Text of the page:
Robin Folsom's colleagues became suspicious when they noticed her "bump" was askew and she sent them inconsistent photos of her fake children.
Sometimes, people lie and say they’re sick to skip work. But a Georgia woman named Robin Folsom went one big step further when she faked a pregnancy in order to get seven weeks of paid time off. And it wasn’t even the first time she had lied about giving birth. Now, she’s facing three counts of making false statements and one count of identity fraud.
“When [Folsom’s employer] first sent us this case, we thought there had to be a misunderstanding. We couldn’t believe it,” said State Inspector General Scott McAfee.
According to a news release sent out by the Georgia Office of the Inspector General (OIG), Folsom, 43, told elaborate lies about her “pregnancy” while working as the director of external affairs at the Georgia Vocational Rehabilitation Agency (GVRA). She informed the agency about her pregnancy in late 2020 and claimed to give birth in May 2021.
But Folsom’s colleagues quickly grew suspicious. Though Folsom had a “baby bump,” one of her colleagues noticed that something wasn’t quite right about it.
“[I]n March 2021, a co-worker observed the lower portion of Folsom’s stomach ‘come away’ from her body and believed Folsom wore a fake pregnant stomach,” the news release explained.
“In addition, Folsom allegedly sent pictures of her new baby to various GVRA employees, however, the pictures appeared to be inconsistent and depicted children with varying skin tones.”
Indeed, McAfee credits Folsom’s colleagues for identifying her fraud. “The GVRA employees, the human resources, just started putting two and two together,” he said. “Things weren’t adding up, and thankfully they didn’t shrug it off. They realized that this was something that was more serious.”
Folsom appeared to be primarily motivated by paid time off. After she “gave birth” on May 1, 2021, a man named Bran Otmembebwe emailed leaders at her agency. Claiming to be the father of Folsom’s newborn baby, he said that Folsom’s doctor had “mandated several weeks of rest following the delivery.”
As a result, Folsom’s superiors gave her seven weeks of paid leave “that it otherwise would not have approved.” (Until that May, government employees in Georgia could take up to 12 weeks of unpaid leave. A bill signed on May 5 granted them three weeks of paid paternal leave.)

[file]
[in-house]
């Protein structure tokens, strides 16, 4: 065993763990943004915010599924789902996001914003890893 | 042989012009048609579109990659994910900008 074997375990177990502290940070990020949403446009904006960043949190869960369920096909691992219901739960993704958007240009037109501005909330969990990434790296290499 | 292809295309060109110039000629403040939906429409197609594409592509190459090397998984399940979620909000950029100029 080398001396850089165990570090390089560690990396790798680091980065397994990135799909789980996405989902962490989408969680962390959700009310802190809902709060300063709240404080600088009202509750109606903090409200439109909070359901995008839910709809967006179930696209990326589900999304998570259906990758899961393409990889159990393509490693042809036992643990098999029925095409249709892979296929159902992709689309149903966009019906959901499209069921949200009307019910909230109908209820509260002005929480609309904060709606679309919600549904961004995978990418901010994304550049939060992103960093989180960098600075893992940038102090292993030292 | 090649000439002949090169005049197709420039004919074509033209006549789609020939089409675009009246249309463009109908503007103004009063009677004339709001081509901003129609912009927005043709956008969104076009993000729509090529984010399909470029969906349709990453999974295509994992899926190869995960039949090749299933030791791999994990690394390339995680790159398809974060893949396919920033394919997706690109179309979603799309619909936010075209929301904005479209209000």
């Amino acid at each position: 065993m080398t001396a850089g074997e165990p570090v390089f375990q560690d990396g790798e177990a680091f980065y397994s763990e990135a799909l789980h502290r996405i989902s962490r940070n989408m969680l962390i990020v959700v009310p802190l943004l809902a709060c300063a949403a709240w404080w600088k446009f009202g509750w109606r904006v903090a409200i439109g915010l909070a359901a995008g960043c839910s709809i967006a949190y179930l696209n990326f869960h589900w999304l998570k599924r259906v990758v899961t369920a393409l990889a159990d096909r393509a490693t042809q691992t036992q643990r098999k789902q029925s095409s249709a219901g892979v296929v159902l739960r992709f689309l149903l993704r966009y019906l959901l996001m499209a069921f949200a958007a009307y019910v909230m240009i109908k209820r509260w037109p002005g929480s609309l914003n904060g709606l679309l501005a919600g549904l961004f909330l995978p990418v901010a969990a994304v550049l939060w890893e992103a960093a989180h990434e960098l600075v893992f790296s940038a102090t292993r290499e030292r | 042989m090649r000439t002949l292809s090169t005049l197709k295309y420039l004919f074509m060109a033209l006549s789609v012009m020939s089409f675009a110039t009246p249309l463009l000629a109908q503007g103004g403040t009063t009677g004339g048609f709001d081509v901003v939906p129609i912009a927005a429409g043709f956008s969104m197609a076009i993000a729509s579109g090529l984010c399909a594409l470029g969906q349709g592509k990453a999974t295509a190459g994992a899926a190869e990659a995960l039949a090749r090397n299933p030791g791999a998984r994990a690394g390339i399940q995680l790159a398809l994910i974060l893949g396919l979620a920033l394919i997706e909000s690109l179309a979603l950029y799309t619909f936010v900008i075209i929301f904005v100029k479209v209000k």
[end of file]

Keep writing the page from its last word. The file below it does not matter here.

But Bran Otmembebwe was merely a product of Folsom’s imagination.
“We ultimately didn’t find any evidence that he existed,” said McAfee. “That’s why she’s also been charged with identity fraud.”
This is not the first time Folsom has faked a pregnancy, though it is unclear what time off, if any, she received in the past. She had claimed to give birth in July 2020, as well. And in August 2021, just three months after the “birth” in question, she informed her employers that she was pregnant once again.
When the OIG checked in with the Office of Vital Records to review the birth certificates of Folsom’s “children,” they found “no indication that Folsom had ever delivered a child.”
After lying to investigators about Otmembebwe and the existence of her children, Folsom resigned from her position in October 2021. She’s now facing criminal charges and was indicted by a grand jury on Feb. 10, 2022.
“Fraud by state employees will not be tolerated,” said Attorney General Chris Carr following Folsom’s indictment.
“By working with Georgia’s independent Inspector General, we were able to discover, investigate and put an end to this alleged deception. We will always stand up to protect taxpayer dollars, and we look forward to presenting our case in court.”
McAfee seconded Carr, saying, “All state employees, and especially those that communicate with the media and general public on behalf on their agency, should be held to the highest standards of integrity and honesty.”
“OIG will continue to hold state employees accountable if they choose to deceive their superiors and receive undeserved compensation.”
For now, the consequences of Robin Folsom’s faked pregnancies are up in the air. She will return to court on April 4, where, if found guilty, she could spend up to 25 years in prison and pay up to $103,000 in fines.